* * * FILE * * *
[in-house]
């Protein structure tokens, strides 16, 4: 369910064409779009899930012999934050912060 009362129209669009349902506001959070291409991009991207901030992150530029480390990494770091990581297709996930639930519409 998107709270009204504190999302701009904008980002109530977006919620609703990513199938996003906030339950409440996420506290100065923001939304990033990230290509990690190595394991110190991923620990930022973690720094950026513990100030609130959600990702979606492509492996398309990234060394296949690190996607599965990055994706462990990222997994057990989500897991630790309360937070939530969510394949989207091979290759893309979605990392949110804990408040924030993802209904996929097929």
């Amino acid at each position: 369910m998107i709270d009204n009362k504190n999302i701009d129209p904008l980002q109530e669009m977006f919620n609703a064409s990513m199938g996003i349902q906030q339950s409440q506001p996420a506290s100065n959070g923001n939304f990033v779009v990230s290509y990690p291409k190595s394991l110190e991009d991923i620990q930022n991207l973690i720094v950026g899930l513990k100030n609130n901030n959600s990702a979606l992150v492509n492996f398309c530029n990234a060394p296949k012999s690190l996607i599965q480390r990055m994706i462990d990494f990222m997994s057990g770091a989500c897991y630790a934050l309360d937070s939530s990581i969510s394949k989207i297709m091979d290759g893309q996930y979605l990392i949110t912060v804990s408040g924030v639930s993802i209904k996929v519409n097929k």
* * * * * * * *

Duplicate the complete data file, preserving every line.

[in-house]
């Protein structure tokens, strides 16, 4: 369910064409779009899930012999934050912060 009362129209669009349902506001959070291409991009991207901030992150530029480390990494770091990581297709996930639930519409 998107709270009204504190999302701009904008980002109530977006919620609703990513199938996003906030339950409440996420506290100065923001939304990033990230290509990690190595394991110190991923620990930022973690720094950026513990100030609130959600990702979606492509492996398309990234060394296949690190996607599965990055994706462990990222997994057990989500897991630790309360937070939530969510394949989207091979290759893309979605990392949110804990408040924030993802209904996929097929």
């Amino acid at each position: 369910m998107i709270d009204n009362k504190n999302i701009d129209p904008l980002q109530e669009m977006f919620n609703a064409s990513m199938g996003i349902q906030q339950s409440q506001p996420a506290s100065n959070g923001n939304f990033v779009v990230s290509y990690p291409k190595s394991l110190e991009d991923i620990q930022n991207l973690i720094v950026g899930l513990k100030n609130n901030n959600s990702a979606l992150v492509n492996f398309c530029n990234a060394p296949k012999s690190l996607i599965q480390r990055m994706i462990d990494f990222m997994s057990g770091a989500c897991y630790a934050l309360d937070s939530s990581i969510s394949k989207i297709m091979d290759g893309q996930y979605l990392i949110t912060v804990s408040g924030v639930s993802i209904k996929v519409n097929k």